The pack in the left hand has the thumb on top and the three fingers below, while the little finger presses the card against the palm of the right hand. The right hand is just below the pack. (See Fig. 40.)
When the right hand is now brought upward with a sliding motion over the pack it leaves the card which is in its palm on the pace of the pack.
Method 4. While very simple, there is no better method of making the color change than the following: The performer holds the pack horizontally in his left hand, the thumb at the upper side, the fingers at the lower. The cards face toward the audience, as shown in Fig. 41. Holding the pack in this way, the palm of the right hand is turned outward so that every one may see it is empty. Then, as if to show that no cards are concealed in the left hand, the performer passes the pack to the right hand, taking it, the faces toward his palm, with the thumb at the lower corner of the end near the wrist, the forefinger at the lower corner of the opposite end. When the left hand has been shown to be empty the performer passes the pack back again to that hand, which seizes the cards with the thumb at their upper sides and the fingers at the lower, in the position they were held at first. At the same moment, or may be just a fraction of a second before, the tips of the second and third fingers of the left hand push the back card of the pack down and into the right palm. The right hand is now brought over the face of the pack, and the palmed card is left there.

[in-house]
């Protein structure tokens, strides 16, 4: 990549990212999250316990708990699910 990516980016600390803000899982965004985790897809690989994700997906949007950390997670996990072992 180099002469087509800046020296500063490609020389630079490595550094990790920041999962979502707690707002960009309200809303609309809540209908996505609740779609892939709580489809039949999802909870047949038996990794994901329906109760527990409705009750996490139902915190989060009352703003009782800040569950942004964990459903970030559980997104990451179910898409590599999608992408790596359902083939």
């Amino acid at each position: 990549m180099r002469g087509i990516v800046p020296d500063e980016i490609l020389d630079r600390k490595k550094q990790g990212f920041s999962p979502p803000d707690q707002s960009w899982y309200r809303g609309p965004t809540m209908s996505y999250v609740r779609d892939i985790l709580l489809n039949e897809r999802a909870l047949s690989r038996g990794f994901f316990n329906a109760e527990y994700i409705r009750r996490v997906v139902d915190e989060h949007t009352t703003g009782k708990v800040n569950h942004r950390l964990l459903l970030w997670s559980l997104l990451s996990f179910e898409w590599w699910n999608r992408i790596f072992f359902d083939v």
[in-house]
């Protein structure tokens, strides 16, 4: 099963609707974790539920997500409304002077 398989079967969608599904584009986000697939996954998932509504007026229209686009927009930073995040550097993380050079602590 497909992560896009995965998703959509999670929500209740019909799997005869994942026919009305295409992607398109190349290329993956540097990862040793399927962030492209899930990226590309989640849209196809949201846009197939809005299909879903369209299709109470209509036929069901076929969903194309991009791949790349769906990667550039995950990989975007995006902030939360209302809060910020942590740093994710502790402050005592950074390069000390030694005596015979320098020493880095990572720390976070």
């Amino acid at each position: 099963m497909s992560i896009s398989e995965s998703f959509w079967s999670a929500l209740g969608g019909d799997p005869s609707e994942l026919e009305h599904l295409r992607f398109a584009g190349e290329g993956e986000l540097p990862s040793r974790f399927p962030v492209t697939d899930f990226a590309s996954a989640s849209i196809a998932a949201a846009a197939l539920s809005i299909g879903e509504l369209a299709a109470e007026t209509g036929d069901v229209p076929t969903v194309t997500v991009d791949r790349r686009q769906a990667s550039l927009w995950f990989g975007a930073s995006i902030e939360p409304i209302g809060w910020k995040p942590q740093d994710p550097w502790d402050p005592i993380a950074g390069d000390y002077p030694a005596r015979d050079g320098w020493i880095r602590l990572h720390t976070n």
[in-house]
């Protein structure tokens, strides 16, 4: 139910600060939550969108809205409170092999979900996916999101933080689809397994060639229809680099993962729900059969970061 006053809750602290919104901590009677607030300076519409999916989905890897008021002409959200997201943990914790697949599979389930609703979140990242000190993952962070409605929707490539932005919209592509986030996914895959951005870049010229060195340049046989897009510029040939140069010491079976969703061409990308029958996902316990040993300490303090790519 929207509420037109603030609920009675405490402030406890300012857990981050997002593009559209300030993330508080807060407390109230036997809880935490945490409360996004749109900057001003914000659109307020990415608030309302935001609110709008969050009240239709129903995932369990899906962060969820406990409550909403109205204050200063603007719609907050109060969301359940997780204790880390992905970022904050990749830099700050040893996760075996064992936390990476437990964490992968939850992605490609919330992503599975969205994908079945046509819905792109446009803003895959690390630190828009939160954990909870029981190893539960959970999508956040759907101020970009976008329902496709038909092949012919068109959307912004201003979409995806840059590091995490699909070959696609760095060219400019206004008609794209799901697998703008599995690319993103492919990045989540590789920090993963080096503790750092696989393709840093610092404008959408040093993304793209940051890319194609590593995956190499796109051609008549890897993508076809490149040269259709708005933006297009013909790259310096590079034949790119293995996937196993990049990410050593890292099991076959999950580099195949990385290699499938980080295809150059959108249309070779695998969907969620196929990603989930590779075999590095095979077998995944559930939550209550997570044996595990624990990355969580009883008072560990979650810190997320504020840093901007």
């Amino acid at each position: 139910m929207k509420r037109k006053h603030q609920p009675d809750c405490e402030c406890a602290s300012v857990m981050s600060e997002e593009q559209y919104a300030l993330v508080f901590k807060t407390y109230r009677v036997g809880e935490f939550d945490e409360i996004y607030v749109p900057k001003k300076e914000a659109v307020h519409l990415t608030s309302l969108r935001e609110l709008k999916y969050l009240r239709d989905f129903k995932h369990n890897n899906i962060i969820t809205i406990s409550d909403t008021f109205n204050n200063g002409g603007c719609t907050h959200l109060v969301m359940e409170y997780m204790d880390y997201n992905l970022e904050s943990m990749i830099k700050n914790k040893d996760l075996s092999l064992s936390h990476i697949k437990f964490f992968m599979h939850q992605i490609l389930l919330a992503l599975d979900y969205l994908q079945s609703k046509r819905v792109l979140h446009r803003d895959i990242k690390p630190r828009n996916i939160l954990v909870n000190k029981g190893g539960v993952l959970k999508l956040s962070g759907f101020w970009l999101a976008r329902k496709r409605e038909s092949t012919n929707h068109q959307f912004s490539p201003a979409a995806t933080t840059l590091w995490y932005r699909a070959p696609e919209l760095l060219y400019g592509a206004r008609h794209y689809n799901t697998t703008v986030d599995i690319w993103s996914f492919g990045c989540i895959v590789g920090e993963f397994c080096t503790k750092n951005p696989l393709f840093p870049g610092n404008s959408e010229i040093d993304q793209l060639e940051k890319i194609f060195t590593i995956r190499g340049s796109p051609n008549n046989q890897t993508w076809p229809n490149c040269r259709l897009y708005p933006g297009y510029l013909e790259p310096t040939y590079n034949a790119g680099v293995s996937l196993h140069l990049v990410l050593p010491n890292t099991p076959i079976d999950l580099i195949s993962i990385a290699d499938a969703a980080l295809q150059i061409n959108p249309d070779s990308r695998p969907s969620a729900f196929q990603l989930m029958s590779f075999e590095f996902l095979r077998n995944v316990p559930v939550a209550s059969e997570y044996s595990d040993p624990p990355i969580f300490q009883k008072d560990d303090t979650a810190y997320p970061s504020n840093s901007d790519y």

Care must be taken that the fingers of the right hand are kept close together, so that when the card is palmed it will not show itself above the first finger. Instead of palming the card in the orthodox way, the "clip," may be used. The moment the pack is to be replaced in the left hand the hindmost card, as in the first instance, is pushed downward, but this time between the root of the third and little fingers of the right hand which clutch it at the lower right hand corner. The pack in the left hand is held as at the start. The right hand, which must be held perfectly straight, is removed a little way from the pack. It then covers the pack and with a sliding motion leaves the card it holds at the front of the pack.